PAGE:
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Licensed Unlicensed Requires Authentication Published by De Gruyter Mouton June 12, 2012

Toward a broader understanding of social talk in Web-based courses

Linda Reneland-Forsman,
From the journal Text & Talk

Abstract

The interactive potential of computer-mediated communication has proved more difficult to realize than expected. This study tries to break away from the normative status of speech underlining computer-mediated communication by asking how social talk is manifested in Web-based learning environments. The asynchronous communication of 55 students during a study period of 18 weeks was examined using mediated discourse analysis. The students were training as pre-school teachers in a four-year program. Their ability to create a group culture seemed significant for how they developed group autonomy and were able to handle unexpected incidents or a loose framing. The communication between the students was in narrative format and was lengthy in character; trust and confidence were dropped off as part of a constant construction of group culture. These students did not adopt or develop known means of compensating for the loss of nonverbal clues. There were indications of sharing private concerns and information from other practices in life as a conditional aspect of participation. When having troubles to cope, it was the youngest students who failed.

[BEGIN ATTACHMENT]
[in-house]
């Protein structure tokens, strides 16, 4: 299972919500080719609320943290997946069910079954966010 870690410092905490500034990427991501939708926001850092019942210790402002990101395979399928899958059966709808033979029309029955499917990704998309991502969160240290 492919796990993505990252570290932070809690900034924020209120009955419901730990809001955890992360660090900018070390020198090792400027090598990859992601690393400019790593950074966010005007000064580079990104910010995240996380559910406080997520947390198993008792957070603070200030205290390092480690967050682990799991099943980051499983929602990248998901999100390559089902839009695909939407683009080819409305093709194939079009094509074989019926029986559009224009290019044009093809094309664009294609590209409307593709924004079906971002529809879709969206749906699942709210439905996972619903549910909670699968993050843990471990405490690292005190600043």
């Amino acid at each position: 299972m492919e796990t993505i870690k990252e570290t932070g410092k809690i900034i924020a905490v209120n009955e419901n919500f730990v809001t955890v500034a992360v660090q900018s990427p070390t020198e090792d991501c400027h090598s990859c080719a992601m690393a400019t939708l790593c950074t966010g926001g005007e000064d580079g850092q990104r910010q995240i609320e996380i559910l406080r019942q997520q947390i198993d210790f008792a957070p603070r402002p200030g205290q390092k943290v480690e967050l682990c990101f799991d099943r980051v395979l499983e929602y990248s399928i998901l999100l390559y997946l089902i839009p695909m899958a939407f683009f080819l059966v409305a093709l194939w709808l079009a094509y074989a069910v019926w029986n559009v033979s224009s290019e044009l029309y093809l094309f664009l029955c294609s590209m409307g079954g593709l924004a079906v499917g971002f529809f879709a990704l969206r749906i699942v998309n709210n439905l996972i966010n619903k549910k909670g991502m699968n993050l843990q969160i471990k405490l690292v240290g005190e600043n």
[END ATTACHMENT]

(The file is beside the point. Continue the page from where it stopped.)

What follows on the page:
Published Online: 2012-06-12
Published in Print: 2012-05-17

©[2012] by Walter de Gruyter Berlin Boston